Test caught just 3 per cent of students with covid-19 at UK university


By Clare Wilson

Students participating in a lot of lateral flow covid-19 tests

Giannis Alexopoulos / NurPhoto / PA Images

A new type of coronavirus test that is widely used to screen people without symptoms had very low accuracy levels at the University of Birmingham, UK, one of the few places where it was compared directly to a more accurate type of test in a real world setting.

Among students in Birmingham, only 3.2 per cent of those infected with the virus correctly got a positive result from the lateral flow tests used there, according to preliminary data from the university.

This is much lower than previously reported sensitivity levels for this type of test. The sensitivity was 57 percent when used in one mass-screening pilot in Liverpool, UK and more than 70 per cent when it was checked in UK government laboratories, according to a spokesman for the UK Department of Health and Social Care.


The first form of analysis developed for coronavirus, called a PCR test, is more accurate. PCR testing indicates whether the virus’ genes are present and usually offered to people who have symptoms of covid-19. The tests usually need to be sent to a laboratory for treatment and it may take a day or two to produce results.

Lateral flow testing, also called antigen testing, is a recent development. They indicate whether certain viral proteins are present. Similar in design to pregnancy tests for home use, they can produce results in as little as 15 minutes.

Many organizations have begun screening people without coronavirus symptoms to try to prevent infections from spreading without knowing it. They often use lateral flow tests because of their fast results. But concerns have been raised about theirs lower accuracy, especially around the frequency of “false negatives” when someone is told that no coronavirus can be detected when they actually incubate the virus.

The University of Birmingham was one of several UK educational institutions offering lateral flow tests to all its students before returning home for the Christmas holidays. About 7,200 took up the offer during the first week of December, and one-tenth of them, randomly selected, also received a PCR test to verify the accuracy of the lateral flow tests.

The lateral flow tests showed that 0.03 percent of the students had coronavirus. But in the smaller fraction that had a PCR test, the prevalence was much higher, at 0.86 percent, according to numbers put online this week.

It is not known why the sensitivity of the lateral flow test was so low, says the university’s Jon Deeks, who was involved in the screening program. One factor may be that students took their own nasal and throat swabs and may have done this incorrectly, even though they did so under supervision, and many other bodies that offer screening also use self-cleaning.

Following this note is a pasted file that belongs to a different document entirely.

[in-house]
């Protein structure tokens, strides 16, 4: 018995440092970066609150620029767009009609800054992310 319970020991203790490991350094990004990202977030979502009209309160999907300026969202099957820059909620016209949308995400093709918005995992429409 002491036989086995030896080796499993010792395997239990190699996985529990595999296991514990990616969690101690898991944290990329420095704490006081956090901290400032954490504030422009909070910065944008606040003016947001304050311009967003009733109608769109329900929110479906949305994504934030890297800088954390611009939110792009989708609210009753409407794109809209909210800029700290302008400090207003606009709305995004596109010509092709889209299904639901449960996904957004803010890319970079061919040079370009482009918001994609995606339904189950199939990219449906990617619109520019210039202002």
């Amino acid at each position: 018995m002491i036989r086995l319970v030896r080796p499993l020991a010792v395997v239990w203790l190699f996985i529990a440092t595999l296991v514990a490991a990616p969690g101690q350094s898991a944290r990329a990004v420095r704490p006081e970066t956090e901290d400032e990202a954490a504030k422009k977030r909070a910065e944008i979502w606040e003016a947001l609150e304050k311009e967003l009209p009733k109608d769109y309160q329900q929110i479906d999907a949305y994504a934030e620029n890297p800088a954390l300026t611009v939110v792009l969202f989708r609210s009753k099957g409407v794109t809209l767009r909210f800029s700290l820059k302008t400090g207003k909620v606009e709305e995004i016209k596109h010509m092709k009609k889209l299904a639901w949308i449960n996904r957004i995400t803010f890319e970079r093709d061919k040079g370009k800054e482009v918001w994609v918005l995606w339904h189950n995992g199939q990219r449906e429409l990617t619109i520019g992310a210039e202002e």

It can also be an object of the small numbers involved, says Louise Kenny at the University of Liverpool. The PCR positivity level came from 6 positive results among 710 students. “Statistically, it’s pointless,” Kenny says.

The tests are made by the American company Innova Group. A spokesman for the company wrote via email that they are not aware of the data reported by the University of Birmingham. “The low level of efficiency proposed is not something we recognize, suggesting a careful and considered study of the method used would be advisable. When used properly, the Innova test is a highly effective tool for detecting infectious people and enabling proper response to help reduce the spread of SARS-CoV-2 virus. ”

Birmingham’s coronavirus prevalence rates from the lateral flow tests were much lower than those seen at some other British colleges. For example, the University of Portsmouth found a prevalence of 0.2 percent among its asymptomatic students, and the University of Reading, 0.4 percent, according to a BBC report. But Edge Hill University in Lancashire found no positive cases from about 2,100 students, according to the same report. It is unclear whether these other colleges asked students to whip themselves.

Mass screening using lateral flow testing is set to be introduced among all high school students in the UK starting in January. “They should definitely not be used like that,” says Deeks.

Allyson Pollock at Newcastle University in the UK says mass screening using lateral flow tests should not have been widely introduced before being tested for accuracy in the community. “They have not been evaluated outside of a laboratory setting.”

A spokesman for the UK Department of Health and Social Care said via email: “The country’s leading researchers rigorously assessed lateral flow testing and confirmed the accuracy. Our evaluation work and the ongoing pilots help us understand how lateral flow tests work in the field and how we can use them to stop the spread of the virus. ”

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